Plasmacytoid lymphomas

on 7.2.09 with 0 comments

  • Multiple myeloma

    • Most common plasma cell dyscrasia

    • Peak at 50-60 YOA, both sexes equally affected

    • Monoclonal IgG most frequently seen (55%), followed by IgA (25%) or light chain only (25%); serum concentrations of these are generally > 3 g/dL

    • Poor prognosis if Bence-Jones protein levels > 6 mg/dL from renal damage and generalized amyloidosis

    • May have “punched out bone lesions” or generalized osteoporosis; both lead to pathological fractures

    • Hypercalcemia from bone resorption may lead to confusion, weakness, lethargy, C, and PU

    • Believed to be a disease of hematopoietic stem cells

    • Suppression of normal Ig production can lead to recurrent infection with encapsulated bacteria

    • 7% of patients have hyperviscosity (especially with monoclonal IgA since it forms polymers); see retinal hemorrhages, prolonged bleeding, and neurologic changes like H/A, dizziness, deafness, and stupor

    • Peripheral blood findings: normochromic and normocytic anemia, rouleaux formation, and rarely leukemic involvement (plasma cell leukemia)

    • Increased plasma cells in marrow in a diffuse or nodular pattern (must be discriminated from causes of reactive plasmacytosis)

    • Solitary plasmacytoma

      • Infrequent variant with an isolated mass of neoplastic cells in bone or soft tissue

      • Soft tissue plasmacytoma often cured with just surgery; osseous plasmacytoma progresses to multiple myeloma no matter what the therapy (may take up to 20 years to do so, though)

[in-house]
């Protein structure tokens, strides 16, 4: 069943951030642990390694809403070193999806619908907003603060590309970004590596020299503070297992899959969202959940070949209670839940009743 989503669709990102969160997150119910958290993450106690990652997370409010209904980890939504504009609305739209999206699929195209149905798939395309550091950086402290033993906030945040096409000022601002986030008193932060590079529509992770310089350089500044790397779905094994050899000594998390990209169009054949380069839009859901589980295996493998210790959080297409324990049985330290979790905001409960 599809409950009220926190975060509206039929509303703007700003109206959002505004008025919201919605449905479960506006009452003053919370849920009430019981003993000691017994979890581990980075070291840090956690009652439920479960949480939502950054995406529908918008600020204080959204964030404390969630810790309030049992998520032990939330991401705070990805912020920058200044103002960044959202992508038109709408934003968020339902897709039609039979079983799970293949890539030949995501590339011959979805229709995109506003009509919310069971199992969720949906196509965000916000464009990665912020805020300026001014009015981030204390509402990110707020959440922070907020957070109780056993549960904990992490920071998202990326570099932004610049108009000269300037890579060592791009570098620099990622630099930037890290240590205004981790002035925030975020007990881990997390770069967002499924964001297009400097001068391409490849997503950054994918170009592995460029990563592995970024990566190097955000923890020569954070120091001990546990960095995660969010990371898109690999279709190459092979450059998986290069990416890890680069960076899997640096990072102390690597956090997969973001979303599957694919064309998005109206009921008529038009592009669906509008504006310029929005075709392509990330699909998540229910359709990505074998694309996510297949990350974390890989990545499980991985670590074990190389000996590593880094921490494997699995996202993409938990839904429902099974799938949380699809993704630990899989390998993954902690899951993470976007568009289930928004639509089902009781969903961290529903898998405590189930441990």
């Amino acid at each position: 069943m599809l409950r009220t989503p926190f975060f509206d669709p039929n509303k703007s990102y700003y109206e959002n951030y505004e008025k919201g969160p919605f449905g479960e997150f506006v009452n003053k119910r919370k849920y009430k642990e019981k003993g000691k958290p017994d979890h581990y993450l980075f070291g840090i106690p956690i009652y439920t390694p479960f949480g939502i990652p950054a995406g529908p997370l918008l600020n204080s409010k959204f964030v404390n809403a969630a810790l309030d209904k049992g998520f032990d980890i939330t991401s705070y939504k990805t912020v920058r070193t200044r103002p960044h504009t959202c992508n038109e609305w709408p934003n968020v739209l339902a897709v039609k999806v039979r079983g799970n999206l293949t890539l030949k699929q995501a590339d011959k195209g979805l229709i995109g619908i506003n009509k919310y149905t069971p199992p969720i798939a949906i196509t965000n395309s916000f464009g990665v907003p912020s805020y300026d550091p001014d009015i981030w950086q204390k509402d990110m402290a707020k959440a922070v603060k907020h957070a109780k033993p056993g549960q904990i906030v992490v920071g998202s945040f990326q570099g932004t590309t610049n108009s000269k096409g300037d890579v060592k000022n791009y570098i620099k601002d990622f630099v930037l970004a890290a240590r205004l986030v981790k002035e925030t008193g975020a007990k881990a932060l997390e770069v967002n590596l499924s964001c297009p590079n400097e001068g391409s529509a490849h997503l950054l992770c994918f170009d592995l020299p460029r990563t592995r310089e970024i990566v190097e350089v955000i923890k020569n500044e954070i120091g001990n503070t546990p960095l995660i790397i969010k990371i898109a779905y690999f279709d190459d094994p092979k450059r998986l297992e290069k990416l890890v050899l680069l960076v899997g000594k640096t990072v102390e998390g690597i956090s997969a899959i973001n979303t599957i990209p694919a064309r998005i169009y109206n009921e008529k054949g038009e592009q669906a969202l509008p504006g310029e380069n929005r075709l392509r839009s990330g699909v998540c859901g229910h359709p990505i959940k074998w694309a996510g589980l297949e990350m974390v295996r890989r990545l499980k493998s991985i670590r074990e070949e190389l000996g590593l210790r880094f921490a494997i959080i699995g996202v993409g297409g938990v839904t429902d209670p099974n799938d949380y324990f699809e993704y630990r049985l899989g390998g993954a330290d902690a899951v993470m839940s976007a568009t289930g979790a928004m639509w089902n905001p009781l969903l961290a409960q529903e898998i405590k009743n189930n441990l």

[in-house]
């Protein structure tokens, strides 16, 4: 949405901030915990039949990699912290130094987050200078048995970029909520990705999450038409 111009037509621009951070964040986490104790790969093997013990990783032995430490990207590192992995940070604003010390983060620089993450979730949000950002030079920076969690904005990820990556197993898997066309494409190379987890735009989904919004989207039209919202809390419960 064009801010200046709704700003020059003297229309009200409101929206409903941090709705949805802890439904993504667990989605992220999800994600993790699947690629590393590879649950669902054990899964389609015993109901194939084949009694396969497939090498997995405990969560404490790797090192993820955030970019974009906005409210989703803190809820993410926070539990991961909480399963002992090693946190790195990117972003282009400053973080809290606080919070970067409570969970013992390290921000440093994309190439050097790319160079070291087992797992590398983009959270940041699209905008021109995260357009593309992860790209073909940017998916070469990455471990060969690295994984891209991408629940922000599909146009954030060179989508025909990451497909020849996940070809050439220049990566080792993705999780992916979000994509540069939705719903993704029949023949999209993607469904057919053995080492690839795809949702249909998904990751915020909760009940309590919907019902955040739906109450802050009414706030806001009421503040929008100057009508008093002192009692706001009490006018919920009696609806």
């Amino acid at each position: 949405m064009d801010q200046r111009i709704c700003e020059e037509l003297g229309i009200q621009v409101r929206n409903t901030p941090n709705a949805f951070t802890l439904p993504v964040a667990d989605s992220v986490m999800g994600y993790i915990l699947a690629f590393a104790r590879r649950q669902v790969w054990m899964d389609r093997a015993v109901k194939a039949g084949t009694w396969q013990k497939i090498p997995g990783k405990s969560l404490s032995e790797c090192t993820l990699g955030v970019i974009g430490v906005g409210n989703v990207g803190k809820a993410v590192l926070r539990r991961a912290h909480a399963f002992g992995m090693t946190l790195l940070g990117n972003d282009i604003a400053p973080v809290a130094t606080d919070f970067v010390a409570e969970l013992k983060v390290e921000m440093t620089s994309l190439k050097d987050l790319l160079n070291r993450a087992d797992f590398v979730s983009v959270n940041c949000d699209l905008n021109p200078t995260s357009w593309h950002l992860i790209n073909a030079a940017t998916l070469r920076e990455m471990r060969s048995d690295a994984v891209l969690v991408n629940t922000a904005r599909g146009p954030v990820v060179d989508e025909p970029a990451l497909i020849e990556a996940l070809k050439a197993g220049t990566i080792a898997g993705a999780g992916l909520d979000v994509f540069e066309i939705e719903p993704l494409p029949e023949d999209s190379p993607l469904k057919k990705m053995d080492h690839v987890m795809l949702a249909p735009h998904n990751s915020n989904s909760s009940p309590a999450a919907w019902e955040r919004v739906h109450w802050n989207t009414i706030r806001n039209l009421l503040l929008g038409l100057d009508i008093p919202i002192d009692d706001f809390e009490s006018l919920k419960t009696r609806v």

• Called light-chain or heavy-chain disease in the absence of demonstrable associated heavy chains or light chains, respectively

    • Chromosome 14 problems have been seen (worse prognosis)

    • Prognosis depends on stage at time of diagnosis

      • Those with multiple bone lesions rarely live more than a year if untreated

      • May increase survival to 2-3 years with advanced cases using chemo with alkylating agents

      • Elevated IL-6 levels associated with poor prognosis (IL-6 causes proliferation and differentiation of myeloma cells)

  • Waldenstrom’s macroglobulinemia

    • Disease of old age (60 and 70 YOA)

    • Monoclonal IgM with diffuse infiltrate of “plasmacytoid lymphocytes” in the marrow, nodes, liver, and spleen

    • Lytic bony lesions are absent

    • Often seen with hyperviscosity because of larger size of IgM

    • May get things like Raynaud’s phenomenon or cold urticaria if abnormal Igs precipitate with cold temperatures

    • Average survival with appropriate chemo = 2-5 years

  • Heavy chain disease

    • κ chain disease

      • Most common type

      • Mostly in young adults, especially in the Mediterranean area

      • Massive infiltration of lamina propria of the intestine and abdominal nodes resulting in villous atrophy and severe malabsorption with D, steatorrhea, and hypocalcemia

      • Progressive and uniformly fatal

      • May occur as a complication of sprue

    • κλchain disease

      • In elderly where it resembles a malignant lymphoma with lymphadeopathy, anemia, and F, often also with malaise, weakness, and hepatomegaly or splenomegaly

      • Course is variable

    • λ chain disease

      • Rarest type

      • Often in patients with CLL

      • Hepatosplenomegaly is usually present, but peripheral lymphadeopathy is inconspicuous

  • Monoclonal gammopathy of uncertain significance

    • See monoclonal serum Ig without demonstrable evidence of defined plasma cell dyscrasia or lymphoproliferative syndrome

    • Seen in 1% of asymptomatic healthy folk over 50 YOA and in 3% of people > 65 YOA

    • Monoclonal serum protein usually of IgG with serum concentration <>

    • Bence Jones proteinuria is usually absent

    • About 20% of these eventually develop a plasma cell dyscrasia, malignant lymphoma, or amyloidosis

    • Normal Igs don’t decrease in number

Category: Medical Subject Notes , Pathology Notes



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